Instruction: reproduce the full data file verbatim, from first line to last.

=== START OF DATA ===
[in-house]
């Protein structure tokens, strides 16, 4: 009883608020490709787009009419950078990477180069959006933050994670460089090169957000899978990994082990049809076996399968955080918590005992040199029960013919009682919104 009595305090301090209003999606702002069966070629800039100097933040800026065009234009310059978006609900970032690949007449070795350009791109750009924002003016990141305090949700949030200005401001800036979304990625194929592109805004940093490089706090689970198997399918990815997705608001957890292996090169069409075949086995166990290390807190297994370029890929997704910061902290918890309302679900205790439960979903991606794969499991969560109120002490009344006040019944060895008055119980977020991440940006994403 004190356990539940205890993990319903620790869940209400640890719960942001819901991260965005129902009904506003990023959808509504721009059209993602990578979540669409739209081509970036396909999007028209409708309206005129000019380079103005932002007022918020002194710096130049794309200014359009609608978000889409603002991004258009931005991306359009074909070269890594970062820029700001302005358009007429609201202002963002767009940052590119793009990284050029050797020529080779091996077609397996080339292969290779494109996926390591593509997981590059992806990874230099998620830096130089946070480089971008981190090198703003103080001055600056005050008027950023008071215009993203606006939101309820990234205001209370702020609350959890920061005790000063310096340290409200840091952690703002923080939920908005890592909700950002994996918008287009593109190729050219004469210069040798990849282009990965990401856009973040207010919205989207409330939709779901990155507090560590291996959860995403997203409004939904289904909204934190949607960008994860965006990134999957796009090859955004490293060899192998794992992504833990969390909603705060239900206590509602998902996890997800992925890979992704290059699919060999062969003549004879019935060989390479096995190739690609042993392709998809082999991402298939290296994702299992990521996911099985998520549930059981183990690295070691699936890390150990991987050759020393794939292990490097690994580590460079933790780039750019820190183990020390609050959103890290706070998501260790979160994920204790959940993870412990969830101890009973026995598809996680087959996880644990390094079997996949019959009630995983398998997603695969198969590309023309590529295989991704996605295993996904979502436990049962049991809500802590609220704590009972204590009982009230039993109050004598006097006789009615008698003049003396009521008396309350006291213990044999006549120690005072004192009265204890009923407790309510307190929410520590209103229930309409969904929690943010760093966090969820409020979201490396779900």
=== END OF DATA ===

[in-house]
């Protein structure tokens, strides 16, 4: 009883608020490709787009009419950078990477180069959006933050994670460089090169957000899978990994082990049809076996399968955080918590005992040199029960013919009682919104 009595305090301090209003999606702002069966070629800039100097933040800026065009234009310059978006609900970032690949007449070795350009791109750009924002003016990141305090949700949030200005401001800036979304990625194929592109805004940093490089706090689970198997399918990815997705608001957890292996090169069409075949086995166990290390807190297994370029890929997704910061902290918890309302679900205790439960979903991606794969499991969560109120002490009344006040019944060895008055119980977020991440940006994403 004190356990539940205890993990319903620790869940209400640890719960942001819901991260965005129902009904506003990023959808509504721009059209993602990578979540669409739209081509970036396909999007028209409708309206005129000019380079103005932002007022918020002194710096130049794309200014359009609608978000889409603002991004258009931005991306359009074909070269890594970062820029700001302005358009007429609201202002963002767009940052590119793009990284050029050797020529080779091996077609397996080339292969290779494109996926390591593509997981590059992806990874230099998620830096130089946070480089971008981190090198703003103080001055600056005050008027950023008071215009993203606006939101309820990234205001209370702020609350959890920061005790000063310096340290409200840091952690703002923080939920908005890592909700950002994996918008287009593109190729050219004469210069040798990849282009990965990401856009973040207010919205989207409330939709779901990155507090560590291996959860995403997203409004939904289904909204934190949607960008994860965006990134999957796009090859955004490293060899192998794992992504833990969390909603705060239900206590509602998902996890997800992925890979992704290059699919060999062969003549004879019935060989390479096995190739690609042993392709998809082999991402298939290296994702299992990521996911099985998520549930059981183990690295070691699936890390150990991987050759020393794939292990490097690994580590460079933790780039750019820190183990020390609050959103890290706070998501260790979160994920204790959940993870412990969830101890009973026995598809996680087959996880644990390094079997996949019959009630995983398998997603695969198969590309023309590529295989991704996605295993996904979502436990049962049991809500802590609220704590009972204590009982009230039993109050004598006097006789009615008698003049003396009521008396309350006291213990044999006549120690005072004192009265204890009923407790309510307190929410520590209103229930309409969904929690943010760093966090969820409020979201490396779900």